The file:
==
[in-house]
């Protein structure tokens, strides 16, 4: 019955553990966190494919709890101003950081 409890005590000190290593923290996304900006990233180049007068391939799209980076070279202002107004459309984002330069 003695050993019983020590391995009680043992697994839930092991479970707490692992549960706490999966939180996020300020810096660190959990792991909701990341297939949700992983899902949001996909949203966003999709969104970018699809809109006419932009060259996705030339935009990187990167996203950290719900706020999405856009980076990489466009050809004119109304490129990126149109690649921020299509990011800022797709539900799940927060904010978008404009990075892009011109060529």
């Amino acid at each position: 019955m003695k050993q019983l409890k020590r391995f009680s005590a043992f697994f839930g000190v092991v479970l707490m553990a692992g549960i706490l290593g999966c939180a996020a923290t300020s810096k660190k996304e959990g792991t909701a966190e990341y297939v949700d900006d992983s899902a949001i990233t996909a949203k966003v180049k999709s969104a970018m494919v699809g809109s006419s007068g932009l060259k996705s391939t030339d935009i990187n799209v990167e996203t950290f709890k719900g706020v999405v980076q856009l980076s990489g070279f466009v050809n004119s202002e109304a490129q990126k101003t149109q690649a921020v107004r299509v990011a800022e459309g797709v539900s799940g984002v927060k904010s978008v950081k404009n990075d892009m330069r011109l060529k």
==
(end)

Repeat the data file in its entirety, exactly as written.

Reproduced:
[in-house]
């Protein structure tokens, strides 16, 4: 019955553990966190494919709890101003950081 409890005590000190290593923290996304900006990233180049007068391939799209980076070279202002107004459309984002330069 003695050993019983020590391995009680043992697994839930092991479970707490692992549960706490999966939180996020300020810096660190959990792991909701990341297939949700992983899902949001996909949203966003999709969104970018699809809109006419932009060259996705030339935009990187990167996203950290719900706020999405856009980076990489466009050809004119109304490129990126149109690649921020299509990011800022797709539900799940927060904010978008404009990075892009011109060529």
């Amino acid at each position: 019955m003695k050993q019983l409890k020590r391995f009680s005590a043992f697994f839930g000190v092991v479970l707490m553990a692992g549960i706490l290593g999966c939180a996020a923290t300020s810096k660190k996304e959990g792991t909701a966190e990341y297939v949700d900006d992983s899902a949001i990233t996909a949203k966003v180049k999709s969104a970018m494919v699809g809109s006419s007068g932009l060259k996705s391939t030339d935009i990187n799209v990167e996203t950290f709890k719900g706020v999405v980076q856009l980076s990489g070279f466009v050809n004119s202002e109304a490129q990126k101003t149109q690649a921020v107004r299509v990011a800022e459309g797709v539900s799940g984002v927060k904010s978008v950081k404009n990075d892009m330069r011109l060529k």